Tl’etinqox Chief and Tsilhqot’in National Government (TNG) tribal chair said the TNG plan to ban the Licensed Entry Hunt for moose in Tsilhqot’in territory this fall. Monica Lamb-Yorski photo

B.C. First Nations move to ban non-native moose hunting in Chilcotin

Tsilhqot’in Nation target provincial government’s LEH moose hunts

The Tsilhqot’in National Government (TNG) will be attempting to ban Limited Entry Hunt (LEH) licenses for moose hunting in its territory this fall.

TNG tribal chair Chief Joe Alphonse said during an emergency meeting held Tuesday at Tl’esqox (Riske Creek), he received full endorsement from leadership to pursue a legal challenge against the LEH allocations for 2018.

“We just had a big nation meeting and we’ve been given the green light to begin another legal challenge against the province,” he told the Tribune Wednesday. “This time we are going to be challenging their decision-making process.”

Read more: B.C. First Nation call emergency meeting to discuss moose allocation

Leadership at the meeting also agreed by consensus to enact an emergency Tsilhqot’in law to protect moose populations by banning LEH in the territory, effectively restricting all non-First Nations from hunting moose.

A draft law was reviewed and approved for enactment in the near future.

Alphonse said four years ago the Tsilhqot’in began arguing with the province, and said with the 2017 wildfires the situation was made even more dire because so many more areas have been opened up by the fires and the fireguards that were put in.

“They finally cancelled the moose hunting last year, when I threatened road blocks, but this year they are going ahead,” Alphonse said. “There’s going to be a show-down over moose this year. We will look for ways that are non-violent to protect our moose, but we have to do it. There has been no study on the impact of a big fire on moose herds anywhere.”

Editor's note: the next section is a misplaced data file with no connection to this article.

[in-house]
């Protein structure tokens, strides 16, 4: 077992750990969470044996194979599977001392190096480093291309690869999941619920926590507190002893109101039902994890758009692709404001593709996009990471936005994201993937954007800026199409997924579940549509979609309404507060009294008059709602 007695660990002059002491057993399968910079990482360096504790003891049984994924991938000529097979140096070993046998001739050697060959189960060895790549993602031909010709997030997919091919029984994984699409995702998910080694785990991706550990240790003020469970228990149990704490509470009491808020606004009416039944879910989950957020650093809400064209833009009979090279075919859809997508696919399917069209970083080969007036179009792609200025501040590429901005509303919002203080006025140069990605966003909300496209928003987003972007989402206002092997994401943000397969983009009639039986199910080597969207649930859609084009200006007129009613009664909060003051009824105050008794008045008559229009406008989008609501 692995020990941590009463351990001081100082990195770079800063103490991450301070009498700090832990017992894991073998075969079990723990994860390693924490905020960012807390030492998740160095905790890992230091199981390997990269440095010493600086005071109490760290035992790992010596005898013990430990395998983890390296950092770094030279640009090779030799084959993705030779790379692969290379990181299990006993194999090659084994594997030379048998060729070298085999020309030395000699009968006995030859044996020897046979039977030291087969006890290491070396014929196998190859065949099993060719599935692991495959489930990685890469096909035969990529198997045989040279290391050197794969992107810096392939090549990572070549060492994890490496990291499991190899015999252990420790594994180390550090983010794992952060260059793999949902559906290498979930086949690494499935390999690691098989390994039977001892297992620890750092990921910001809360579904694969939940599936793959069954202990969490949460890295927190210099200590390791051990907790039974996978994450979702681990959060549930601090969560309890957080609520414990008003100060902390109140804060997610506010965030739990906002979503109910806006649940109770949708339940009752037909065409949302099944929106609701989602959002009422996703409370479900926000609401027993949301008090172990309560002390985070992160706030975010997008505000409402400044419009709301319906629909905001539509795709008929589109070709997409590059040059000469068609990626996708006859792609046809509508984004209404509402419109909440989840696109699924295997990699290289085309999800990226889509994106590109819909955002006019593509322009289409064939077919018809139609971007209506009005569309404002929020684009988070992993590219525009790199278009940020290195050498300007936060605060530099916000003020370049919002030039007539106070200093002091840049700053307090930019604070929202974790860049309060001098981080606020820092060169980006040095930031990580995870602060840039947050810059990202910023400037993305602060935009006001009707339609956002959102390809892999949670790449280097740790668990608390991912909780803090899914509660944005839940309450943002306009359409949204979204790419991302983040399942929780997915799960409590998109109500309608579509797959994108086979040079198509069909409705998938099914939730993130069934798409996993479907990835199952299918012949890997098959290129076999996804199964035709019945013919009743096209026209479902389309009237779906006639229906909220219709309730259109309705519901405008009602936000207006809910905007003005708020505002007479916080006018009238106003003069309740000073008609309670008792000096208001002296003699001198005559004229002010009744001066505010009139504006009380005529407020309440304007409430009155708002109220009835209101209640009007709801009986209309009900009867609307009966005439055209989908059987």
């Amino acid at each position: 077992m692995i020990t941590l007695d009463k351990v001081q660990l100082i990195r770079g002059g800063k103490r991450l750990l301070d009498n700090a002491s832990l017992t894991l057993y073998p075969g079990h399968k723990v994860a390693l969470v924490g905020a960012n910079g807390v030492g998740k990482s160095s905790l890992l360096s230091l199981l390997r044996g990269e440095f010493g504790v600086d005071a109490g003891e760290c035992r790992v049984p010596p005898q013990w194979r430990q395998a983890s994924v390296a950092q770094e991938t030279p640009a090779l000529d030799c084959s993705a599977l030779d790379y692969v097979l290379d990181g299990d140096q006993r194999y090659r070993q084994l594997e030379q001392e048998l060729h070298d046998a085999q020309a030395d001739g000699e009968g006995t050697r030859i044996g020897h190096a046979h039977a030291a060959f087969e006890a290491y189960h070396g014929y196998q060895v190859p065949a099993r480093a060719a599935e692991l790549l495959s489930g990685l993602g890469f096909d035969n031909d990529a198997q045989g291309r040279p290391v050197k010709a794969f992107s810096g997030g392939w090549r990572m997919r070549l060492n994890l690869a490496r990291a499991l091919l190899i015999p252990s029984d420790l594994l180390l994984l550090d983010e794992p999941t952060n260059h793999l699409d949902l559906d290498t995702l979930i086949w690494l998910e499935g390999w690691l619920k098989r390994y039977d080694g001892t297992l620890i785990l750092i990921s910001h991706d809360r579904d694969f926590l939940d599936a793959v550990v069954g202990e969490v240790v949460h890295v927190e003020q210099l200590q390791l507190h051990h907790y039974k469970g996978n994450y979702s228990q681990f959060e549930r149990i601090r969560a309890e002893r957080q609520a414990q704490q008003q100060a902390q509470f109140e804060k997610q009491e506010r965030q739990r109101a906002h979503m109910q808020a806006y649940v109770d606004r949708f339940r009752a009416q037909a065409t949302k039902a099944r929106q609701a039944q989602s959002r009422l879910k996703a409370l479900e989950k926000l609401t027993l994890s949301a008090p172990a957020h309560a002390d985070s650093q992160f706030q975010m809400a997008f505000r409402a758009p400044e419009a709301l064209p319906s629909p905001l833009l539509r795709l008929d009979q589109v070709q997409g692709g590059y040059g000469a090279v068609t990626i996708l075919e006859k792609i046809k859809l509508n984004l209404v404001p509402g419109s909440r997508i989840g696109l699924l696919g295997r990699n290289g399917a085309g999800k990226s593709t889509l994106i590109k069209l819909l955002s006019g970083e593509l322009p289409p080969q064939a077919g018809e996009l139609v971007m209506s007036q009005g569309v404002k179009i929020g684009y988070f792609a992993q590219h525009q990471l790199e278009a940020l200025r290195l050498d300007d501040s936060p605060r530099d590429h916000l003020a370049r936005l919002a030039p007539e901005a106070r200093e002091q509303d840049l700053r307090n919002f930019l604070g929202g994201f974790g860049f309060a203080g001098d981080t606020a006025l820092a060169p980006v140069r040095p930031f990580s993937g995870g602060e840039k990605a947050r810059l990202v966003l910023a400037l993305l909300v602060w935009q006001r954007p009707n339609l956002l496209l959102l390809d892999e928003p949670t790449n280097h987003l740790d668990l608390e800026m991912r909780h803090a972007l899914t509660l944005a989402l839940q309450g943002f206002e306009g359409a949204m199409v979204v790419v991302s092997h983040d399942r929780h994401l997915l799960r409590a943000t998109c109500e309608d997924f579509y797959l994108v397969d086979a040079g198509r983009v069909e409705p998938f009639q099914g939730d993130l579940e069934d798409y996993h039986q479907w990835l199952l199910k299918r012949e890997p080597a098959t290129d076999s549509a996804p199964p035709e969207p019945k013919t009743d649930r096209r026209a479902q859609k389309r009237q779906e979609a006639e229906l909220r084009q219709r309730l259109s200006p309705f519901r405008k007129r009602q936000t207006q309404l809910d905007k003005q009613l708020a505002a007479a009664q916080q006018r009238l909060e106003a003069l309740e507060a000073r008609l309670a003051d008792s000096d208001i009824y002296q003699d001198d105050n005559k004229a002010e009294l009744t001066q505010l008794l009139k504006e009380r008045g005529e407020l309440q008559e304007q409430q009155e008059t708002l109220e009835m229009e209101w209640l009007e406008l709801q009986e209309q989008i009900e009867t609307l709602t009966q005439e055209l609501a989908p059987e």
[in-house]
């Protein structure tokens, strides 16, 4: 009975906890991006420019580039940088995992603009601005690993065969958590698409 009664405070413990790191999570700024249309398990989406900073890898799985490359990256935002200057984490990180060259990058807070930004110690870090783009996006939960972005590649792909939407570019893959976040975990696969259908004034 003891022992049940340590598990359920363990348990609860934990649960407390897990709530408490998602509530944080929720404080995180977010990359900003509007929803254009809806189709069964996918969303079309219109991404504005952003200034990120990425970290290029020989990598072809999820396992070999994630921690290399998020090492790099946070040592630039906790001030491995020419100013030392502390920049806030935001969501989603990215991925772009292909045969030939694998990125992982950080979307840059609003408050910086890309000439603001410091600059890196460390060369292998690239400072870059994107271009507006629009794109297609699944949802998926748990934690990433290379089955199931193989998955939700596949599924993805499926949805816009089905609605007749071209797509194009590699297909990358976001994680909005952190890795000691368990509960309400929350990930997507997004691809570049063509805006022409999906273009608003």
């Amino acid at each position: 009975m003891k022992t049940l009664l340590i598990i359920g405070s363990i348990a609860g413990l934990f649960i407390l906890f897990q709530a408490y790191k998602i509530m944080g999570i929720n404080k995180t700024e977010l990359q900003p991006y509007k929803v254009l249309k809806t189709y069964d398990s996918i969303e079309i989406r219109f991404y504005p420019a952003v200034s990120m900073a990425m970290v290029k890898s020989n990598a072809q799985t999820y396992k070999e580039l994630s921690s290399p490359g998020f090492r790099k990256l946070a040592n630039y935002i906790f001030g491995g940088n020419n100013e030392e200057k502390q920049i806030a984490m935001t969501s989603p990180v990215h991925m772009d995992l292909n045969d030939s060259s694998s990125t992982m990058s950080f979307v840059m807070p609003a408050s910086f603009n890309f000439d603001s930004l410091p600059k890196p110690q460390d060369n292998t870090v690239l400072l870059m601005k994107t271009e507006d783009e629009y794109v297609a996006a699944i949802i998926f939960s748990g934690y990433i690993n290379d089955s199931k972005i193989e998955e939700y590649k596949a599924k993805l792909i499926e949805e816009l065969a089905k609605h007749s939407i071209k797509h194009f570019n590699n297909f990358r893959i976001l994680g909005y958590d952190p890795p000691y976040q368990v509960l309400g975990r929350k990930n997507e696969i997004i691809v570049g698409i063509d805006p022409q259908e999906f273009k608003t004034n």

Read more: Cariboo First Nation signs landmark moose hunt agreement with Conservation Officer Service

Alphonse said there will be a few more meetings to discuss it, noting 80 per cent of the council members from across the nation attend the meeting on Tuesday as well as many elders and community members.

“It was a full house. People take it that seriously. We’ve been arguing for four years with government and it hasn’t worked so we have to change our tactic. We are not interested in doing the same thing over and over again when we are not getting the results we want.”

A spokesperson with the Ministry of Forests, Lands and Natural Resource Operations responded Thursday in an e-mail the ministry will continue to work with the TNG on collaborative wildlife management in the region, guided by the principles of the United Nations Declaration of Rights of Indigenous People, and agreements previously reached with the TNG such as the Nenqay Deni Accord.

“We’re not going to speculate on actions the TNG may be planning to take,” a spokesperson noted.

In June, the ministry said there would be fewer tags for the region to address bull-to-cow ratio concerns and to help increase moose populations.